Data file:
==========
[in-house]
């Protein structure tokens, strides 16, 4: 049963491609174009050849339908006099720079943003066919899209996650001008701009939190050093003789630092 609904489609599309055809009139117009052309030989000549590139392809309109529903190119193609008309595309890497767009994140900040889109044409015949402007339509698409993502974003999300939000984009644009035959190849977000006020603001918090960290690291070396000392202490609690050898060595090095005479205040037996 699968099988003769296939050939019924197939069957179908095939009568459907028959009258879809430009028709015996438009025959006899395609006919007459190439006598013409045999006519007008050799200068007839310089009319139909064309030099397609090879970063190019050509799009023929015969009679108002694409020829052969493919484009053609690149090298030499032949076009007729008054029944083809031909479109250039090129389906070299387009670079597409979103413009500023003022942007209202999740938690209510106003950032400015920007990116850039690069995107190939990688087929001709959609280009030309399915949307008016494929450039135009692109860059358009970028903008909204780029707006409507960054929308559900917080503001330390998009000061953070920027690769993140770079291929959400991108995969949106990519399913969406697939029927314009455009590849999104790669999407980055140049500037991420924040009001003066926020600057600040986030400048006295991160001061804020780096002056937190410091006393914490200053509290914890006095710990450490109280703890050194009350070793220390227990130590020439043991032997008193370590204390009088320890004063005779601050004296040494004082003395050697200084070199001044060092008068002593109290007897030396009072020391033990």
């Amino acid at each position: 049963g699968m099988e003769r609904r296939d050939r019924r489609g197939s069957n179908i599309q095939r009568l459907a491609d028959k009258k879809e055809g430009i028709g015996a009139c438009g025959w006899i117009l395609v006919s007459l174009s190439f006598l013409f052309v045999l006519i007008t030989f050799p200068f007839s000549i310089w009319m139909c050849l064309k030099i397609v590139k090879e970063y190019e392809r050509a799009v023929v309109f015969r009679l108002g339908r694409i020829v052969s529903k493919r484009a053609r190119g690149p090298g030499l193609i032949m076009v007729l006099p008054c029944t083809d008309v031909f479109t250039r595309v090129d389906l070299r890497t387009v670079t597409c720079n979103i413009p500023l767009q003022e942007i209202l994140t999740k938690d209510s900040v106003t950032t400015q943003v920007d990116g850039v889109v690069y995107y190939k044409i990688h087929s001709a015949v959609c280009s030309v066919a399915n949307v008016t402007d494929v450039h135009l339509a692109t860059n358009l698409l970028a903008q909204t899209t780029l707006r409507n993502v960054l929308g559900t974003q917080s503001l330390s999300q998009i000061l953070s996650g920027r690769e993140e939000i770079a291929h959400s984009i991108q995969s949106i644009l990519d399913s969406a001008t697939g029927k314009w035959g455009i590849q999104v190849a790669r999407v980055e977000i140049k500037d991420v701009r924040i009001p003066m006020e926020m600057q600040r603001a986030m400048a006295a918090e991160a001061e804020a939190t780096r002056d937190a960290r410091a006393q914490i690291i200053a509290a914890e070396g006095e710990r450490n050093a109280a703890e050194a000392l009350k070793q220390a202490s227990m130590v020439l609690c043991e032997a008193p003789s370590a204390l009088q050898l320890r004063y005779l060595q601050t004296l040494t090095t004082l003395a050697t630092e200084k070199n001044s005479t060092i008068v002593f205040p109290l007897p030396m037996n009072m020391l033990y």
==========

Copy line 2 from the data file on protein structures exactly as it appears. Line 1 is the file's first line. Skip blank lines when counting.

């Protein structure tokens, strides 16, 4: 049963491609174009050849339908006099720079943003066919899209996650001008701009939190050093003789630092 609904489609599309055809009139117009052309030989000549590139392809309109529903190119193609008309595309890497767009994140900040889109044409015949402007339509698409993502974003999300939000984009644009035959190849977000006020603001918090960290690291070396000392202490609690050898060595090095005479205040037996 699968099988003769296939050939019924197939069957179908095939009568459907028959009258879809430009028709015996438009025959006899395609006919007459190439006598013409045999006519007008050799200068007839310089009319139909064309030099397609090879970063190019050509799009023929015969009679108002694409020829052969493919484009053609690149090298030499032949076009007729008054029944083809031909479109250039090129389906070299387009670079597409979103413009500023003022942007209202999740938690209510106003950032400015920007990116850039690069995107190939990688087929001709959609280009030309399915949307008016494929450039135009692109860059358009970028903008909204780029707006409507960054929308559900917080503001330390998009000061953070920027690769993140770079291929959400991108995969949106990519399913969406697939029927314009455009590849999104790669999407980055140049500037991420924040009001003066926020600057600040986030400048006295991160001061804020780096002056937190410091006393914490200053509290914890006095710990450490109280703890050194009350070793220390227990130590020439043991032997008193370590204390009088320890004063005779601050004296040494004082003395050697200084070199001044060092008068002593109290007897030396009072020391033990």